Legumes are a true treasure trove of fiber and other vital nutrients.

Lima beans not only added substance to my meals but also contributed to my daily fiber goals. French beans, crisp and slender, became a regular, delightful side dish. Chickpeas, which are a good vegetarian protein source, and black beans, versatile and packed with fiber, were a constant in my diet, lending themselves to a variety of culinary creations. Lentils, a personal favorite, were a staple in my soups, salads, and curries, offering both protein and fiber.


What about nuts?

These crunchy delights were more than just a snack; they were a rich source of fiber, protein, and healthy fats. My favorite daily ritual became eating a handful of mixed nuts, providing essential nutrients and helping to maintain my energy levels.

I really enjoyed walnuts, which became a favorite for their omega-3 fatty acids, which are crucial for both maternal and fetal health. I often sprinkled chopped walnuts over salads or blended them into smoothies for an extra nutritional boost.


Coconuts, with their unique flavor and texture, added a tropical twist to my diet. Whether it was sipping on refreshing coconut water, using coconut oil in cooking, or sprinkling shredded coconut on dishes, each form offered its own benefits, including fiber and essential minerals. The versatility and nutritional profile of coconuts made them an indispensable part of my pregnancy diet.

Together, these legumes and nuts formed a formidable team in my daily menu, contributing significantly to my fiber intake and overall health during pregnancy. Their varied textures and flavors kept my meals interesting and ensured that my diet was not only nutritious but also enjoyable.


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The natural sweetness of fruits was a blessing during my pregnancy cravings. Berries, with their antioxidants and fiber, were a regular topping for my morning oatmeal. Oranges and kiwis, packed with vitamin C and fiber, became my go-to fruits for a midday snack. Pears and apples, with their high fiber content, were not just satisfying but also beneficial for my digestive health. And let’s not forget the tropical delight of mangoes and the effectiveness of prunes in alleviating constipation.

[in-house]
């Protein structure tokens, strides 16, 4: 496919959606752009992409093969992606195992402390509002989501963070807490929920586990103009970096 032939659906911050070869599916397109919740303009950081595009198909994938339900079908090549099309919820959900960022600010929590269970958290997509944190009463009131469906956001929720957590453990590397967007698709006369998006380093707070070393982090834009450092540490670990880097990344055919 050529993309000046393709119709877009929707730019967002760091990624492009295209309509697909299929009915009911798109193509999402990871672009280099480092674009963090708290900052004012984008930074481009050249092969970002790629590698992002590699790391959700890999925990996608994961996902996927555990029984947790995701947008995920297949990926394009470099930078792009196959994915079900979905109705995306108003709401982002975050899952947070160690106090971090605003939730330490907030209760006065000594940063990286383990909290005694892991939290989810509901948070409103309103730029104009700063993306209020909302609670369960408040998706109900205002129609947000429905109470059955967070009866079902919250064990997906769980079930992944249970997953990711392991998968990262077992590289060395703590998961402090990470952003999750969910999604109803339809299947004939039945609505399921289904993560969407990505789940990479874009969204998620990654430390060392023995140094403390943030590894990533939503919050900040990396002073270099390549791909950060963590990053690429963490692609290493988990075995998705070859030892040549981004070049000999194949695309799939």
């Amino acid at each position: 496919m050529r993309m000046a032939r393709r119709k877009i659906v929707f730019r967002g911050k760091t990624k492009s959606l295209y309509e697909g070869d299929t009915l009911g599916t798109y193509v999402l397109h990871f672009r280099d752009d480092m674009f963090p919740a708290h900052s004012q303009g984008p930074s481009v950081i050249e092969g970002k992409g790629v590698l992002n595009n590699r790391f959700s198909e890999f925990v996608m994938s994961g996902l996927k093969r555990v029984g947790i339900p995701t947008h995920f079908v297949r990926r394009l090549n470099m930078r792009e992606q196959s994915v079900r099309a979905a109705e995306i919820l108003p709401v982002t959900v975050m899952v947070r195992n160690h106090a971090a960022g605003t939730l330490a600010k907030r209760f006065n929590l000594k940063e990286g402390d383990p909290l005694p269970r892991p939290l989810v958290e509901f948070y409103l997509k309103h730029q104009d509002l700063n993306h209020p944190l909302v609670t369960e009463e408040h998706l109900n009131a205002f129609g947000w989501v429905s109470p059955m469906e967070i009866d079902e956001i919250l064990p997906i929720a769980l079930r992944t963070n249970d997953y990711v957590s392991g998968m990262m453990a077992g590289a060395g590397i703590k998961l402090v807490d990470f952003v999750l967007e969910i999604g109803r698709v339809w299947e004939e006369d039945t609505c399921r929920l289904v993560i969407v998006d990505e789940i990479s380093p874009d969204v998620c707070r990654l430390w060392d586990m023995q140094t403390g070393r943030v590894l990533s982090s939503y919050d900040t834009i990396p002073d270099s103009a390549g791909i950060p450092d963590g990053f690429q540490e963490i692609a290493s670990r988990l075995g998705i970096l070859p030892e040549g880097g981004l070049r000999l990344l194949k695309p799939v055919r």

Grains and Cereals

Whole grains became the foundation of my diet. Millet, with its mild flavor, was a versatile ingredient. Barley, rich in fiber, added heartiness to my soups. I switched to whole wheat products and brown rice, which provided both nutrition and digestive support. Oats, especially, were a staple in my breakfast, helping me start my day with a fiber-rich meal.

Quick and Easy Recipes from My Kitchen 

I learned to get creative with fiber-rich ingredients, leading to some delicious and quick recipes. 

  • Fruit shakes with nuts became a delightful way to satisfy sweet cravings while boosting fiber intake.
  • Carrot sticks dipped in protein-rich hummus offered a crunchy and satisfying snack. 
  • The freshness of an orange, lettuce, and spinach salad was not just appealing but also packed with fiber. 
  • And my favorite – stuffed grated carrot pancakes – became a delicious way to start the day, blending the sweetness of carrots with the wholesomeness of fiber.”
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Increasing Your Fiber During Pregnancy Can Relieve Constipation and Nurture Your Baby

Reflecting on my pregnancy, I realize the power of a high-fiber diet. It’s not just about relieving or preventing constipation; it’s about nurturing yourself and your baby with the right nutrients. I share this not just as a nutritionist but as a mother who has walked this path.